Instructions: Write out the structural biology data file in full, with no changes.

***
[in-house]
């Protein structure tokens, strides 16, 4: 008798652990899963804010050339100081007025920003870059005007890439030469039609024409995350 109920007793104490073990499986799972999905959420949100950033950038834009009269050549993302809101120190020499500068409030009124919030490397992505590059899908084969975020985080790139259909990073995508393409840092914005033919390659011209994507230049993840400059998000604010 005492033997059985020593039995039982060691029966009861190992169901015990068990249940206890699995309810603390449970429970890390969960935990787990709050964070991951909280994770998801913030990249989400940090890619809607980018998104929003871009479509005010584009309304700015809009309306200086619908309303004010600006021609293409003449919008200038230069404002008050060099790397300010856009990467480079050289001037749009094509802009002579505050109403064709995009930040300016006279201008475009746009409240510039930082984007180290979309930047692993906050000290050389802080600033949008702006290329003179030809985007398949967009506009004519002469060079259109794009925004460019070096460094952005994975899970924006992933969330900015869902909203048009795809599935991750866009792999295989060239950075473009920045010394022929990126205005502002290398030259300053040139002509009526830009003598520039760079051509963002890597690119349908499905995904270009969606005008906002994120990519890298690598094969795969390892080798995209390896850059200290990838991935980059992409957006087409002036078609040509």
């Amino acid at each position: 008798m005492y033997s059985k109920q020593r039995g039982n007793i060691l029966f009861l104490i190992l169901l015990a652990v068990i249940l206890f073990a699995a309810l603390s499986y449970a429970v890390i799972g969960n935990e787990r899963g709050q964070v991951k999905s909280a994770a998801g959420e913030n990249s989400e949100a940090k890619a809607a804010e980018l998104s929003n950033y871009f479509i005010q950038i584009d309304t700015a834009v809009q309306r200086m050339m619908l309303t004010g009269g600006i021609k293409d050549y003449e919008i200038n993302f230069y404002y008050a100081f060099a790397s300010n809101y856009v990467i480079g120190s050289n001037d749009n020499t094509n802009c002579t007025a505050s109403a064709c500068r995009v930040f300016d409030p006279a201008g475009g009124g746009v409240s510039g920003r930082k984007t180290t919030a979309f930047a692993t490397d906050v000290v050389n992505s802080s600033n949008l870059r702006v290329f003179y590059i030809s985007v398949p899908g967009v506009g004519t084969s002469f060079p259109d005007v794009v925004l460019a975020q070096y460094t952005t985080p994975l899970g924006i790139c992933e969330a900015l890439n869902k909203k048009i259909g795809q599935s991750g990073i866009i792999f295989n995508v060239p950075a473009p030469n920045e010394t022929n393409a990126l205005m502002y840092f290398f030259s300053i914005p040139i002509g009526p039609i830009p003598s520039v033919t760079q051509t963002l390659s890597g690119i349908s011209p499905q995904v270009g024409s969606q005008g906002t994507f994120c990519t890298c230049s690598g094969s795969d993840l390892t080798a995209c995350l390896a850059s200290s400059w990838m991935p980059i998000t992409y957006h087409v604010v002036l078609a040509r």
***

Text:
[in-house]
């Protein structure tokens, strides 16, 4: 008798652990899963804010050339100081007025920003870059005007890439030469039609024409995350 109920007793104490073990499986799972999905959420949100950033950038834009009269050549993302809101120190020499500068409030009124919030490397992505590059899908084969975020985080790139259909990073995508393409840092914005033919390659011209994507230049993840400059998000604010 005492033997059985020593039995039982060691029966009861190992169901015990068990249940206890699995309810603390449970429970890390969960935990787990709050964070991951909280994770998801913030990249989400940090890619809607980018998104929003871009479509005010584009309304700015809009309306200086619908309303004010600006021609293409003449919008200038230069404002008050060099790397300010856009990467480079050289001037749009094509802009002579505050109403064709995009930040300016006279201008475009746009409240510039930082984007180290979309930047692993906050000290050389802080600033949008702006290329003179030809985007398949967009506009004519002469060079259109794009925004460019070096460094952005994975899970924006992933969330900015869902909203048009795809599935991750866009792999295989060239950075473009920045010394022929990126205005502002290398030259300053040139002509009526830009003598520039760079051509963002890597690119349908499905995904270009969606005008906002994120990519890298690598094969795969390892080798995209390896850059200290990838991935980059992409957006087409002036078609040509």
């Amino acid at each position: 008798m005492y033997s059985k109920q020593r039995g039982n007793i060691l029966f009861l104490i190992l169901l015990a652990v068990i249940l206890f073990a699995a309810l603390s499986y449970a429970v890390i799972g969960n935990e787990r899963g709050q964070v991951k999905s909280a994770a998801g959420e913030n990249s989400e949100a940090k890619a809607a804010e980018l998104s929003n950033y871009f479509i005010q950038i584009d309304t700015a834009v809009q309306r200086m050339m619908l309303t004010g009269g600006i021609k293409d050549y003449e919008i200038n993302f230069y404002y008050a100081f060099a790397s300010n809101y856009v990467i480079g120190s050289n001037d749009n020499t094509n802009c002579t007025a505050s109403a064709c500068r995009v930040f300016d409030p006279a201008g475009g009124g746009v409240s510039g920003r930082k984007t180290t919030a979309f930047a692993t490397d906050v000290v050389n992505s802080s600033n949008l870059r702006v290329f003179y590059i030809s985007v398949p899908g967009v506009g004519t084969s002469f060079p259109d005007v794009v925004l460019a975020q070096y460094t952005t985080p994975l899970g924006i790139c992933e969330a900015l890439n869902k909203k048009i259909g795809q599935s991750g990073i866009i792999f295989n995508v060239p950075a473009p030469n920045e010394t022929n393409a990126l205005m502002y840092f290398f030259s300053i914005p040139i002509g009526p039609i830009p003598s520039v033919t760079q051509t963002l390659s890597g690119i349908s011209p499905q995904v270009g024409s969606q005008g906002t994507f994120c990519t890298c230049s690598g094969s795969d993840l390892t080798a995209c995350l390896a850059s200290s400059w990838m991935p980059i998000t992409y957006h087409v604010v002036l078609a040509r």